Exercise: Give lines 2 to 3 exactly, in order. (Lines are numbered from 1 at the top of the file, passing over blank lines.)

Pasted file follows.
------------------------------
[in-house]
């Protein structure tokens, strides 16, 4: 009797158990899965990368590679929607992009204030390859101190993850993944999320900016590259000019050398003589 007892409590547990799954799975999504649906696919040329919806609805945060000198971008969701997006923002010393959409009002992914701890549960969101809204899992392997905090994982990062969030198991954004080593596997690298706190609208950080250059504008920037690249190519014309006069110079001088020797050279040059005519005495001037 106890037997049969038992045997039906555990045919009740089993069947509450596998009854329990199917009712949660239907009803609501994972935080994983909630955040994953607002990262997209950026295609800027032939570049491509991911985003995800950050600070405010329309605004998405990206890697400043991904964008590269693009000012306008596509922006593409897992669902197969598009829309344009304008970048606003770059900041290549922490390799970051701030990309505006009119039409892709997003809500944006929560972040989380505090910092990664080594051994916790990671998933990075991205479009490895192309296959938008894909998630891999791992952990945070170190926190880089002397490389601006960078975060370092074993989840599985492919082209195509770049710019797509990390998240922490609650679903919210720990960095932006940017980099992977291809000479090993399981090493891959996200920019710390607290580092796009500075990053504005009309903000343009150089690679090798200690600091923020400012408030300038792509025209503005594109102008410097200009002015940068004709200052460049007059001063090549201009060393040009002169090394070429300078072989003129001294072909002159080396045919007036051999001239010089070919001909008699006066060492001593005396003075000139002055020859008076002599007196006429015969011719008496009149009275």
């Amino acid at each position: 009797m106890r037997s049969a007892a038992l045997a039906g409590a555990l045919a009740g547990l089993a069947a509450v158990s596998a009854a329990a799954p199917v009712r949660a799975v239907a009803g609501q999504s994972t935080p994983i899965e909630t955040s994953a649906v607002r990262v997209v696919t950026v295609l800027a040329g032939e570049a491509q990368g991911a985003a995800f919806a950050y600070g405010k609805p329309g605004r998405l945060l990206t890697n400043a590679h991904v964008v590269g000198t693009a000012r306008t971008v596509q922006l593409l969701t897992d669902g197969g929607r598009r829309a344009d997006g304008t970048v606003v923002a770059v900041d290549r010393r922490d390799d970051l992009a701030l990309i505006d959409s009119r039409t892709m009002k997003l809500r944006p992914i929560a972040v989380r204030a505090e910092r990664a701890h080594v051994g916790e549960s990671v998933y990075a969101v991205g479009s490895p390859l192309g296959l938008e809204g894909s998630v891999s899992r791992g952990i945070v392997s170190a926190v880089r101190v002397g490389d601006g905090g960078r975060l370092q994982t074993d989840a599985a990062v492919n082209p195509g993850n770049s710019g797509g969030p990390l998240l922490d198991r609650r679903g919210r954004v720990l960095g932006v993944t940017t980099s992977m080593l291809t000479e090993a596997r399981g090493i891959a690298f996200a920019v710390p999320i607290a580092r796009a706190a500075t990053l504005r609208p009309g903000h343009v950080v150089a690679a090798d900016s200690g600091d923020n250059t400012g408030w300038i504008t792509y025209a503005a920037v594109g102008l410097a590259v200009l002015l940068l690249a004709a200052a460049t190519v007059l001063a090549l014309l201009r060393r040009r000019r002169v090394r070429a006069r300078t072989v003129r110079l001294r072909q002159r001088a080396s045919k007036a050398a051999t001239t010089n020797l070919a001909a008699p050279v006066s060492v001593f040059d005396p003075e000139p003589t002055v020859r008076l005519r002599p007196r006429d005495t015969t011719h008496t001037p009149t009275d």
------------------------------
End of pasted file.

């Protein structure tokens, strides 16, 4: 009797158990899965990368590679929607992009204030390859101190993850993944999320900016590259000019050398003589 007892409590547990799954799975999504649906696919040329919806609805945060000198971008969701997006923002010393959409009002992914701890549960969101809204899992392997905090994982990062969030198991954004080593596997690298706190609208950080250059504008920037690249190519014309006069110079001088020797050279040059005519005495001037 106890037997049969038992045997039906555990045919009740089993069947509450596998009854329990199917009712949660239907009803609501994972935080994983909630955040994953607002990262997209950026295609800027032939570049491509991911985003995800950050600070405010329309605004998405990206890697400043991904964008590269693009000012306008596509922006593409897992669902197969598009829309344009304008970048606003770059900041290549922490390799970051701030990309505006009119039409892709997003809500944006929560972040989380505090910092990664080594051994916790990671998933990075991205479009490895192309296959938008894909998630891999791992952990945070170190926190880089002397490389601006960078975060370092074993989840599985492919082209195509770049710019797509990390998240922490609650679903919210720990960095932006940017980099992977291809000479090993399981090493891959996200920019710390607290580092796009500075990053504005009309903000343009150089690679090798200690600091923020400012408030300038792509025209503005594109102008410097200009002015940068004709200052460049007059001063090549201009060393040009002169090394070429300078072989003129001294072909002159080396045919007036051999001239010089070919001909008699006066060492001593005396003075000139002055020859008076002599007196006429015969011719008496009149009275």
């Amino acid at each position: 009797m106890r037997s049969a007892a038992l045997a039906g409590a555990l045919a009740g547990l089993a069947a509450v158990s596998a009854a329990a799954p199917v009712r949660a799975v239907a009803g609501q999504s994972t935080p994983i899965e909630t955040s994953a649906v607002r990262v997209v696919t950026v295609l800027a040329g032939e570049a491509q990368g991911a985003a995800f919806a950050y600070g405010k609805p329309g605004r998405l945060l990206t890697n400043a590679h991904v964008v590269g000198t693009a000012r306008t971008v596509q922006l593409l969701t897992d669902g197969g929607r598009r829309a344009d997006g304008t970048v606003v923002a770059v900041d290549r010393r922490d390799d970051l992009a701030l990309i505006d959409s009119r039409t892709m009002k997003l809500r944006p992914i929560a972040v989380r204030a505090e910092r990664a701890h080594v051994g916790e549960s990671v998933y990075a969101v991205g479009s490895p390859l192309g296959l938008e809204g894909s998630v891999s899992r791992g952990i945070v392997s170190a926190v880089r101190v002397g490389d601006g905090g960078r975060l370092q994982t074993d989840a599985a990062v492919n082209p195509g993850n770049s710019g797509g969030p990390l998240l922490d198991r609650r679903g919210r954004v720990l960095g932006v993944t940017t980099s992977m080593l291809t000479e090993a596997r399981g090493i891959a690298f996200a920019v710390p999320i607290a580092r796009a706190a500075t990053l504005r609208p009309g903000h343009v950080v150089a690679a090798d900016s200690g600091d923020n250059t400012g408030w300038i504008t792509y025209a503005a920037v594109g102008l410097a590259v200009l002015l940068l690249a004709a200052a460049t190519v007059l001063a090549l014309l201009r060393r040009r000019r002169v090394r070429a006069r300078t072989v003129r110079l001294r072909q002159r001088a080396s045919k007036a050398a051999t001239t010089n020797l070919a001909a008699p050279v006066s060492v001593f040059d005396p003075e000139p003589t002055v020859r008076l005519r002599p007196r006429d005495t015969t011719h008496t001037p009149t009275d």